3 Amazing Benefits of Being Generous
How giving to others can be a gift to you!
By Randy Brewer
Doing good feels good.
If you’re reading these words, I imagine you’ve experienced how it really is “more blessed to give than to receive” (see Acts 20:35).
Certainly, the greatest blessing of being generous is that we get to release God’s blessings to others. That should be our #1 motivation to give! But recent research shows the act of giving offers additional benefits to the one who gives. Be encouraged to release generosity, and its benefits in your own life, today!
1. Being generous releases financial benefits.
Studies reveal that generous people tend to be wealthier. Is God blessing them? Is the so-called “Law of Attraction” at play? According to the article “Giving Makes You Rich” in Entrepreneur magazine1 charitable giving leads to economic growth, and economic growth can lead to greater charitable giving. It’s a wonderful cycle of generosity that gives, and gives and gives!
Now, the value of generosity is not that it produces wealth – you won’t hear me preaching a prosperity gospel here. But the heart of the matter is that, in the very act of being generous, we are released of the burden of more: more money, more stuff… Being generous is the surest way to escape the consuming lifestyle of consumerism. Instead, be generous, and you’ll come to realize true treasure is found when our heart is centered on God.
As we give out of the love that’s in our heart, we become more like our Creator. Generosity isn’t transactional, it’s transformational. “For God so loved the world, that he gave…” the Bible says in John 3:16. By His very nature, God is generous, and He gives because He loves. Let’s be like Him and do the same!
2. Being generous releases psychological benefits.
“God loves a cheerful giver.” It’s a familiar maxim to most people and one rooted in Scripture. (See 2 Corinthians 9:7.) I believe we were created to reflect God’s heart, God’s character. And that the truest thing about God is love. In being generous, we accomplish what we were created to do. That’s true happiness.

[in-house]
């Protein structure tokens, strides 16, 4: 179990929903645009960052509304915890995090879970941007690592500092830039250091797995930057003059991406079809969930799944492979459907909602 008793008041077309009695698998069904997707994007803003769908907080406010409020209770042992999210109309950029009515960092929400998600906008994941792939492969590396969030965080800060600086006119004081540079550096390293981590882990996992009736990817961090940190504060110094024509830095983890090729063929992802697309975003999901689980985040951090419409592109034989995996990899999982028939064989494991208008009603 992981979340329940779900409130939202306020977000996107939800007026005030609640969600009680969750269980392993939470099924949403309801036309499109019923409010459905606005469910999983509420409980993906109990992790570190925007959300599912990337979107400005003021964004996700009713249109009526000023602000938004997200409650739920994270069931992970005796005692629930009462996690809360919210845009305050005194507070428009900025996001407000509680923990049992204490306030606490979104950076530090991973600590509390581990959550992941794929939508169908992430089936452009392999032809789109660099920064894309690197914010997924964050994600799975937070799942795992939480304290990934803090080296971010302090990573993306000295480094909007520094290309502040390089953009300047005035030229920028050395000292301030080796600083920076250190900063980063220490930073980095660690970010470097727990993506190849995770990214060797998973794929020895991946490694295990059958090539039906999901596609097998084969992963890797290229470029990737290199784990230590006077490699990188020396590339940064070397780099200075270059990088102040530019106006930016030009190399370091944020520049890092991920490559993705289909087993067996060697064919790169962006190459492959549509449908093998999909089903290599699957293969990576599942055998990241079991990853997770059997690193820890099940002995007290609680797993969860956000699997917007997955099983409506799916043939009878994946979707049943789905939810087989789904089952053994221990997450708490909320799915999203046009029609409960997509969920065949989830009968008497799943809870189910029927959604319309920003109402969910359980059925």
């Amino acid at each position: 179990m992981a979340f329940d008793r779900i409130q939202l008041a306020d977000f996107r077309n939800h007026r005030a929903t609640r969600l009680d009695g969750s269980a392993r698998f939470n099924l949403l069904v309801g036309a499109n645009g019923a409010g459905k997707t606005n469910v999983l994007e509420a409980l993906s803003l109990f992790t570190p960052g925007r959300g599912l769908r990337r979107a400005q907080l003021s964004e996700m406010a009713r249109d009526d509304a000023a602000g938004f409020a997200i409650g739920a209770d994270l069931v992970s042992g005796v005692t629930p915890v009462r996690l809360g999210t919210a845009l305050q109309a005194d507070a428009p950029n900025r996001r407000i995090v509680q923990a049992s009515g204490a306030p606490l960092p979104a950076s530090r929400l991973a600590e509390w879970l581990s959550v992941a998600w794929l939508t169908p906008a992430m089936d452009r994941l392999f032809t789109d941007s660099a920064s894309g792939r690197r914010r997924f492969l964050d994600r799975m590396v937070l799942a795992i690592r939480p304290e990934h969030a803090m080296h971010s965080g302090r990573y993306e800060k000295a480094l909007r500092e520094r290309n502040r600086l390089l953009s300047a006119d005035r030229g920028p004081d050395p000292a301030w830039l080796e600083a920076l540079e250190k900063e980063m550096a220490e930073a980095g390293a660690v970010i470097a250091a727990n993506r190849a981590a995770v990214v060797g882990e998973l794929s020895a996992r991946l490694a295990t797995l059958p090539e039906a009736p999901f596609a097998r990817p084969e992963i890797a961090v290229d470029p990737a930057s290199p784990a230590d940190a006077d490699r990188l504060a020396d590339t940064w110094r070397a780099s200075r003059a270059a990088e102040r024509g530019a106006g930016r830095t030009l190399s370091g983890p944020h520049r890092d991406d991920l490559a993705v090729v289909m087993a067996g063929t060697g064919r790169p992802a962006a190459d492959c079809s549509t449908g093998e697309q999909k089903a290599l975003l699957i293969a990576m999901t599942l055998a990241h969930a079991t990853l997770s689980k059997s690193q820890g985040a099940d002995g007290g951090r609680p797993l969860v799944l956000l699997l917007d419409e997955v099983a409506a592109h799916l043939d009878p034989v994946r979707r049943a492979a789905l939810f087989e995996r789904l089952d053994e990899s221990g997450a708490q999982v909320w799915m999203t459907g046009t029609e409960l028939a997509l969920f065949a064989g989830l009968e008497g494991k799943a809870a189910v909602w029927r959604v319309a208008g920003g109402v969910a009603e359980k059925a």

Scientific research supports this idea. Psychologist Dr. Soyoung Q. Park and her colleagues reported in the journal Nature Communications2 that there is a “neural link between generosity and happiness.”
Another study found that Americans who describe themselves as “very happy” volunteer an average of 5.8 hours per month3. So whether you’re giving of your time, talents or treasures, you can be sure that “feel good” glow will follow.
3. Being generous releases physical benefits.
Many scientific findings confirm that people who give generously enjoy better physical health than those who don’t. I believe in a God who heals, and even while I await my full healing from the cancer I’ve battled, I can vouch for the sweet medicine living a generous life has been to me. When I give, I feel myself taking hold of life that’s “truly life,” as 1 Timothy 6:17-19 describes.
On a biological level, stress-reducing hormones, such as oxytocin, are released when we give4. These hormones make us feel happy in a way only giving – not receiving – can generate. Considering that stress is often the underlying factor for many illnesses and diseases, releasing stress-reducing hormones by giving means generosity and good health are uniquely linked.
Ready to receive these benefits? It starts by releasing generosity! Discover even more blessings of living generously in the book Releasing Generosity – get your copy now! >>
1. Entrepreneur staff, “Giving Makes You Rich: New Proof that it Pays to be Charitable,” https://www.entrepreneur.com/article/185662 (October 17, 2007).
2. Soyoung Q. Park et. al, “A Neural Link Between Generosity and Happiness,” Nature Communications, Vol. 8, Article number: 15964 (2017).
3. Christian Smith, Hilary Davidson, The Paradox of Generosity: Giving We Receive, Grasping We Lose, (New York: Oxford University Press, 2014), 17.
4. Sara Konrath, “The Power of Philanthropy and Volunteering,” Wellbeing: A Complete Reference Guide, Vol. 6, (Malden, MA: Wiley Press, 2013), 410.